Here's what we promised at Paris. Okay. And here's what we promised in Madrid. So what are we doing about it? Because we've never met a target yet in Canada. And I don't think we're alone in the world, but really it's... we're laggards.
So, let's get this conversation going and let me try and frame it in a way that it's not partisan. It's not East and West, because we don't want it to be, you know, the east coast or Central Canada against Western Canada, where most of the oil and gas is, you know, let's talk about this.
It's something we need to figure out together. So I did that, of course COVID came along... we had several people speak several more lined up to speak, and we had hoped to have some citizens assemblies leading up to COP26, which was supposed to be last year as you know, uh COVID uh... well, that didn't happen.
But a lovely thing did happen and Helene Hayman and Bryony Worthington from Peers for the Planet called up and said, we heard about your inquiry, Mary...
Alberto Lidji: So,that's how it happened. Okay. That's interesting....
Senator Mary Coyle: Yeah... and, here's what we're doing. What are you doing? And I said, well, let's talk about what we can do together. And so I prepared a speech for Earth Day this year and Earth Day, which a lot of people don't know, but I didn't know either until I did my research was started by an American senator 51 years ago, an American senator who reached across parties and had a Republican representative from the House join him to start Earth Day 51 years ago. And I thought, okay, I'm going to talk about that. I'm going to talk...
Alberto Lidji: Just the sort of bipartisanship we see today!
Senator Mary Coyle: Well, we'll not so much in the US you're right. But it's what people aspire to or what many people aspire to see. And the call from Helene came at a good time. And so I pitched in my speech, last month that we also in the Canadian Senate form our own Climate Action Group of senators.
We don't have a cool title like Peers for the Planet yet. One of my colleagues, Senator Kutcher has proposed a name that works in English, but in Canada we have to work in English and French. So SOS, we thought about SOS 'Senators on Sustainability', but in French sustainability is durabilité, so it's not quite working.
So we're working on a cool name. So here we are, we've been tutored by our colleagues from Peers for the Planet, we have now 20 Canadian senators who have said, yes, we want to be part of this. We're reaching out to each of the groups in the Senate and have a representative sort of leading the charge in each of the groups in the Senate to invite their fellow members to this table, which is meant to be like Peers for the Planet, a big tent, where there is space for everybody and different opinions on the best ways to get to net zero. But a common goal in getting to net zero in the timeframe; in a hurry of quite frankly.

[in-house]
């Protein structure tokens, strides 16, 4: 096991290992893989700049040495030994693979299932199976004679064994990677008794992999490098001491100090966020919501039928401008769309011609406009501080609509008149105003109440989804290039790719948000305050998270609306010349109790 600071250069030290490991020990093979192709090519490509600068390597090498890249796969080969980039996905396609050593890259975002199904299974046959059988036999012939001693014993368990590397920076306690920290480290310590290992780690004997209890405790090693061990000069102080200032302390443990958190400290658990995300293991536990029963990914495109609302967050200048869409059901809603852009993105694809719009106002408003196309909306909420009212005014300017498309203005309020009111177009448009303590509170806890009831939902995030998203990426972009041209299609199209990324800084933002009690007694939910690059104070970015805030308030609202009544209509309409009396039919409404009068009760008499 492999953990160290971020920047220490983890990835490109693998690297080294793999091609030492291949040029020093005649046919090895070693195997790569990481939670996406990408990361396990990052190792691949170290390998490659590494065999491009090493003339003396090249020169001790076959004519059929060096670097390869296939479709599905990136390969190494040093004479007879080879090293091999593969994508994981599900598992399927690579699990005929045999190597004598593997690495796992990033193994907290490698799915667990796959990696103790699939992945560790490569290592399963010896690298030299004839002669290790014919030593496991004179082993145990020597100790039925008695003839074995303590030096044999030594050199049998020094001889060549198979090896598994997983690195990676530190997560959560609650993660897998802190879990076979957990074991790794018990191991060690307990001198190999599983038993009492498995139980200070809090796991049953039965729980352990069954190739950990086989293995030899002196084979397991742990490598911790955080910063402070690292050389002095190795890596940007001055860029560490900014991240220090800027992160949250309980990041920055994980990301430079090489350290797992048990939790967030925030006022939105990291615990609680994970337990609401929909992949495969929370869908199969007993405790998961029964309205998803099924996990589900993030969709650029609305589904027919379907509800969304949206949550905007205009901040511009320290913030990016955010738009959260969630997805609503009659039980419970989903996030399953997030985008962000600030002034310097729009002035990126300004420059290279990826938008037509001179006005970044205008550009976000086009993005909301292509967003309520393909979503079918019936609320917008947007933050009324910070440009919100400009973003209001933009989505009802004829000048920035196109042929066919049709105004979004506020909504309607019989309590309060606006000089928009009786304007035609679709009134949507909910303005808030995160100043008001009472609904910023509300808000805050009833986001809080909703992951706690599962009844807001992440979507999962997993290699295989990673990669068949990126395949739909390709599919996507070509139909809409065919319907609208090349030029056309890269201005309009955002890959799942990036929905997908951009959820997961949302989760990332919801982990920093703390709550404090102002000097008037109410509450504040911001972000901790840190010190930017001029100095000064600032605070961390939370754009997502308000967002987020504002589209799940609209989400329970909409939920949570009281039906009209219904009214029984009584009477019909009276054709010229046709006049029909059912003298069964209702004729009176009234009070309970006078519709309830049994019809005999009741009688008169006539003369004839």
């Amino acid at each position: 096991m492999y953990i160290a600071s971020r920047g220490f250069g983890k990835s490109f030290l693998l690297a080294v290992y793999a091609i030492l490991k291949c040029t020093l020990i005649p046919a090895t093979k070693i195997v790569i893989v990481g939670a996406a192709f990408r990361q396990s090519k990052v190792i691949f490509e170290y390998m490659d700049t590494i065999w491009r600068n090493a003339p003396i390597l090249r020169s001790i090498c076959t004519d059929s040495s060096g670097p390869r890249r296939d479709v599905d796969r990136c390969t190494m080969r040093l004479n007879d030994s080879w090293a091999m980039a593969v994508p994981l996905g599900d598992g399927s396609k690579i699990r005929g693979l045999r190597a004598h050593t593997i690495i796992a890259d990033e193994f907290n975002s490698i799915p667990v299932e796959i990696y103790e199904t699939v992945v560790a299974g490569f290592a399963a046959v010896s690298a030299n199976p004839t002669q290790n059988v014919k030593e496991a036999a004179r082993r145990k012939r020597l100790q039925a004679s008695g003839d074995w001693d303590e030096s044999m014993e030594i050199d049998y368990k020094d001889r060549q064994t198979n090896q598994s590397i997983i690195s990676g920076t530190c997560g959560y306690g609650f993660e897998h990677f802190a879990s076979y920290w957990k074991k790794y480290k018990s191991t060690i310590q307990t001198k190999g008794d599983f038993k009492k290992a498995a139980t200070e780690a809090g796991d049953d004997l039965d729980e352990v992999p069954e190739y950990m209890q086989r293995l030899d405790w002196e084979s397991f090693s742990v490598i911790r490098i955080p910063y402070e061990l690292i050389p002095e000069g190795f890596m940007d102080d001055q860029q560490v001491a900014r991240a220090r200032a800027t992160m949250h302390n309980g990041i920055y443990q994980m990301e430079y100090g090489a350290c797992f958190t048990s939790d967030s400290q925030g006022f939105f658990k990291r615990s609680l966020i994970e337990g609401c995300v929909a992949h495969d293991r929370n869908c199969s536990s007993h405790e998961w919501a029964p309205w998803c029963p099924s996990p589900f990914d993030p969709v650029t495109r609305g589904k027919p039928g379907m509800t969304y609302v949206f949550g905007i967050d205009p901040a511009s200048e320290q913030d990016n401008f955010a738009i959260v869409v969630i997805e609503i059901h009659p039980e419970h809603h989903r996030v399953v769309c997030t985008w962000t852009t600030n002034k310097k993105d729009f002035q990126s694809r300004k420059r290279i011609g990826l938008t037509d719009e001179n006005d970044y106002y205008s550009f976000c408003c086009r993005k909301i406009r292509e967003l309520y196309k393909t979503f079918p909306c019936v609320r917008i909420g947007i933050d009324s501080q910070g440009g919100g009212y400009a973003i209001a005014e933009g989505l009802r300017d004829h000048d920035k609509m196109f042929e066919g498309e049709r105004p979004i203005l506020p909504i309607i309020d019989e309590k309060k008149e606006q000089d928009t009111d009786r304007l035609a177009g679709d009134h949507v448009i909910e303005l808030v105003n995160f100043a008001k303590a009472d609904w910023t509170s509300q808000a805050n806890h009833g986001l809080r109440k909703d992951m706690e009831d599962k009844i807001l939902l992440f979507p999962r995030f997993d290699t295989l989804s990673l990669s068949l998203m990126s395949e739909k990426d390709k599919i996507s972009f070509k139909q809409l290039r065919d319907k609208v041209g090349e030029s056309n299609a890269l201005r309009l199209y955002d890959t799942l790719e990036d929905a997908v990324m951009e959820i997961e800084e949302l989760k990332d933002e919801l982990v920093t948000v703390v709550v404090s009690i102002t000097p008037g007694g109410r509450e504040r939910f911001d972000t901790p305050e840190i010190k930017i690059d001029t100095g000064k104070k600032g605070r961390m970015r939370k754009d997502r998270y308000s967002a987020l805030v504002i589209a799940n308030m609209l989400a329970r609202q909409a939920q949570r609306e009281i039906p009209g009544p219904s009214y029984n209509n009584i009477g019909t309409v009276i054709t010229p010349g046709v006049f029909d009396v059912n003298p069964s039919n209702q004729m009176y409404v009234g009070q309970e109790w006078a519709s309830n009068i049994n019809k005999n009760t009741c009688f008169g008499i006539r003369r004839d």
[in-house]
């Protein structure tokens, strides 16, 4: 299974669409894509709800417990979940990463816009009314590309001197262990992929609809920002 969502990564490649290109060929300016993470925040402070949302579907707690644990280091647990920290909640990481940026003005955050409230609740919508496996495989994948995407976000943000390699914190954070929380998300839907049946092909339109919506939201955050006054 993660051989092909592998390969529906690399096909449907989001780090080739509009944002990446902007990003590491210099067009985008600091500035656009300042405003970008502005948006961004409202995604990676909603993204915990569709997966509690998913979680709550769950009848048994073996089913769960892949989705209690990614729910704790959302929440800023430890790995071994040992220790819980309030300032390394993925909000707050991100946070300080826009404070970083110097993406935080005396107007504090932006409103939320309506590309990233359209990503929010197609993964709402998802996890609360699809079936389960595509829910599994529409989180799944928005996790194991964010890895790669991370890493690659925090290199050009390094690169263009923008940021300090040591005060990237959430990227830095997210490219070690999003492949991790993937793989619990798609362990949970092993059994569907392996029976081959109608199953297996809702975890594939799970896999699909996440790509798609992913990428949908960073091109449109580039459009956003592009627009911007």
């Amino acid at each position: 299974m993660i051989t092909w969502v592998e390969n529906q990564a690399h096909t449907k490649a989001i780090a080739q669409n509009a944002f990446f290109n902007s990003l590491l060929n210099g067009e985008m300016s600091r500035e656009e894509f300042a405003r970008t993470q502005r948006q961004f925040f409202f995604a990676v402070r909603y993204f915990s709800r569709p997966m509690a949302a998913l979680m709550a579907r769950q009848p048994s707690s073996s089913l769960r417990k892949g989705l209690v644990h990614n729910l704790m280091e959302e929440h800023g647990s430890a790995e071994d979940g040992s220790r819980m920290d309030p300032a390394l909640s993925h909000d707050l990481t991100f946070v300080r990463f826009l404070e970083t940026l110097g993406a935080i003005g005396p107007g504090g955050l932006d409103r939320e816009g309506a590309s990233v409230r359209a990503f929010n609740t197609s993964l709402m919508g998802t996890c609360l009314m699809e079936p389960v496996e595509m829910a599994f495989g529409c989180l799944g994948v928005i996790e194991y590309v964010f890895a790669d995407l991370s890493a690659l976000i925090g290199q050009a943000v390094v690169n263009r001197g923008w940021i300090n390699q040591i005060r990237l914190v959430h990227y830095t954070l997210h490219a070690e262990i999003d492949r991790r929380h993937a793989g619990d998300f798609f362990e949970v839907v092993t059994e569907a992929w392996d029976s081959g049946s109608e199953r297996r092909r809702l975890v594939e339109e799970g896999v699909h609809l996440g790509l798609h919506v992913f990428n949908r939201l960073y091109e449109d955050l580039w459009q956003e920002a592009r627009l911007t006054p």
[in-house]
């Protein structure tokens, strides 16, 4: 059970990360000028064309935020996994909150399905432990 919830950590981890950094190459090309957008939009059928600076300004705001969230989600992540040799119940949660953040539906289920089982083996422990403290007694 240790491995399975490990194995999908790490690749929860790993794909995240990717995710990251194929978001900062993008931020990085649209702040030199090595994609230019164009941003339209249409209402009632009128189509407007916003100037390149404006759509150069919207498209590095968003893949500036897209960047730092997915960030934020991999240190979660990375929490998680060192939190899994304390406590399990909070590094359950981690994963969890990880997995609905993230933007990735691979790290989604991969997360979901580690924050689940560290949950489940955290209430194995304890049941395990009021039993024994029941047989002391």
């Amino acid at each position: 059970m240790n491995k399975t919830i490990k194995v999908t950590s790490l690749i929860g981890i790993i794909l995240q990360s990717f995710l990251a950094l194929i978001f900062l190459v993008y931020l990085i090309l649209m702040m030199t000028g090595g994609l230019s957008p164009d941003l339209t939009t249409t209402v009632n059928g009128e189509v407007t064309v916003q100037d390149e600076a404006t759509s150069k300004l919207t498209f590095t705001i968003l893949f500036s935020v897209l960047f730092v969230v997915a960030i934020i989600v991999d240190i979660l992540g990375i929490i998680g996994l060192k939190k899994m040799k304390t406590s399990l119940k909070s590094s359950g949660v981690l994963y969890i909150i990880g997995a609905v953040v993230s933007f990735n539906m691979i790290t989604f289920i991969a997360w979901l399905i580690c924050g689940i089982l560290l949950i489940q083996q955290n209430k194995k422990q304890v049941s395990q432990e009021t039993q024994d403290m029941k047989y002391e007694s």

And of course, like everyone concerned right now, we're looking at what's Canada going to do and say, it's going to do at COP26 in Glasgow. And so we're talking with Peers for the Planet and others internationally about how can we work together with our governments to align our efforts, to really put something bold and practically doable together for those commitments to be made at COP26. So, that's where we are.
Alberto Lidji: Excellent. Sounds fascinating. Absolutely fascinating. I'd love to find out from both of you in terms of... Well, the dynamics in the upper chambers are different. You know, you're not facing an election cycle every so often, you have more independence. I think, arguably there's much more bipartisanship or cross cross party interaction.
Give us a little bit of a flavor, I guess, from both sides, on what that means for your ability to drive forward change, which I think gives you a bit more independence, perhaps a little bit more boldness.
Baroness Helene Hayman: I think that's right. Certainly in the House of Lords, there are an awful lot of people who are past ambition. And being past ambition in terms of us personally going up the political pole is really important for having a lot of ambition about what you can achieve.
And we found... it it's absolutely right... because the government has no majority in the House of Lords, then it only succeeds there, in the first instance, if it can persuade. And you can assemble a coalition that potentially defeats it. Now it doesn't defeat it in the long-term because we're not an elected house; things go back to the House of Commons; they get overturned. But often because we do the line by line scrutiny of legislation, if you can get that coalition of people from different parties... because the opposition alone can't defeat the government. It has to be a cross party grouping. If you can do that, then you can be really effective.
So I think that that is crucial and it tends to be even in a parliament like ours, which predominantly has party political people in the upper chamber, it still works that way. And for goodness sake climate is an issue that is not subject to the normal left-right divisions of politicians. It is absolutely above that and greater than that.
And that's recognized in the facts or the way in which people are concerned about it. And I think Mary said something really important when she said that the key to success, and I didn't get this, didn't analyze it until after when we'd done it, is not to be dogmatic about solutions. It's to get people to come together with a very clear focus on tackling the issue. And being willing to commit the resources, to support the innovation, to give the information, to put in the government carrots and sticks and regulation and taxation, all the different elements. But if you start with something like, do you support nuclear or are you anti nuclear, you immediately start dividing people. And on much, much more abstruse issues and seen in our political lives people who fundamentally agree with each other, actually being in organizations that fall apart and go into little groups who debate small the differences the whole time and break off from each other and lose their power.